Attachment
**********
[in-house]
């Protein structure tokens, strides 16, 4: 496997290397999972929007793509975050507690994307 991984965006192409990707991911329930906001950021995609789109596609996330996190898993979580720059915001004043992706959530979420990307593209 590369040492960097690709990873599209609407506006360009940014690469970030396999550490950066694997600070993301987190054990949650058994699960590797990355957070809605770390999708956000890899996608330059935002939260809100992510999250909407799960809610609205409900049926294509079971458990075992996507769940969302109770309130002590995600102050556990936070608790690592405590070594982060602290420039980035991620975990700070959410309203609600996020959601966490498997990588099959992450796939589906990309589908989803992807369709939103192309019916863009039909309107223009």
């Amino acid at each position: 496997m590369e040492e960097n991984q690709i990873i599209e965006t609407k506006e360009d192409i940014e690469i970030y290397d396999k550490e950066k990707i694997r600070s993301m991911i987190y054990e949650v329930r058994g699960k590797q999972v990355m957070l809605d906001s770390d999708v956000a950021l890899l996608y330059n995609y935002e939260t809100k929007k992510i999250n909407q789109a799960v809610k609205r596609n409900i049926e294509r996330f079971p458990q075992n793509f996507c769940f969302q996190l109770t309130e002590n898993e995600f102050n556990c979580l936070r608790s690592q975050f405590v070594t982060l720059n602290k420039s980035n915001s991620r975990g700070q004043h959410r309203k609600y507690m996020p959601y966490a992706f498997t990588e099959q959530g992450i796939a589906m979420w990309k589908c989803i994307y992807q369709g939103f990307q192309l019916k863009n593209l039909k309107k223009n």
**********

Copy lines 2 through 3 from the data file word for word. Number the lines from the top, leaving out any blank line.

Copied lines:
């Protein structure tokens, strides 16, 4: 496997290397999972929007793509975050507690994307 991984965006192409990707991911329930906001950021995609789109596609996330996190898993979580720059915001004043992706959530979420990307593209 590369040492960097690709990873599209609407506006360009940014690469970030396999550490950066694997600070993301987190054990949650058994699960590797990355957070809605770390999708956000890899996608330059935002939260809100992510999250909407799960809610609205409900049926294509079971458990075992996507769940969302109770309130002590995600102050556990936070608790690592405590070594982060602290420039980035991620975990700070959410309203609600996020959601966490498997990588099959992450796939589906990309589908989803992807369709939103192309019916863009039909309107223009």
């Amino acid at each position: 496997m590369e040492e960097n991984q690709i990873i599209e965006t609407k506006e360009d192409i940014e690469i970030y290397d396999k550490e950066k990707i694997r600070s993301m991911i987190y054990e949650v329930r058994g699960k590797q999972v990355m957070l809605d906001s770390d999708v956000a950021l890899l996608y330059n995609y935002e939260t809100k929007k992510i999250n909407q789109a799960v809610k609205r596609n409900i049926e294509r996330f079971p458990q075992n793509f996507c769940f969302q996190l109770t309130e002590n898993e995600f102050n556990c979580l936070r608790s690592q975050f405590v070594t982060l720059n602290k420039s980035n915001s991620r975990g700070q004043h959410r309203k609600y507690m996020p959601y966490a992706f498997t990588e099959q959530g992450i796939a589906m979420w990309k589908c989803i994307y992807q369709g939103f990307q192309l019916k863009n593209l039909k309107k223009n």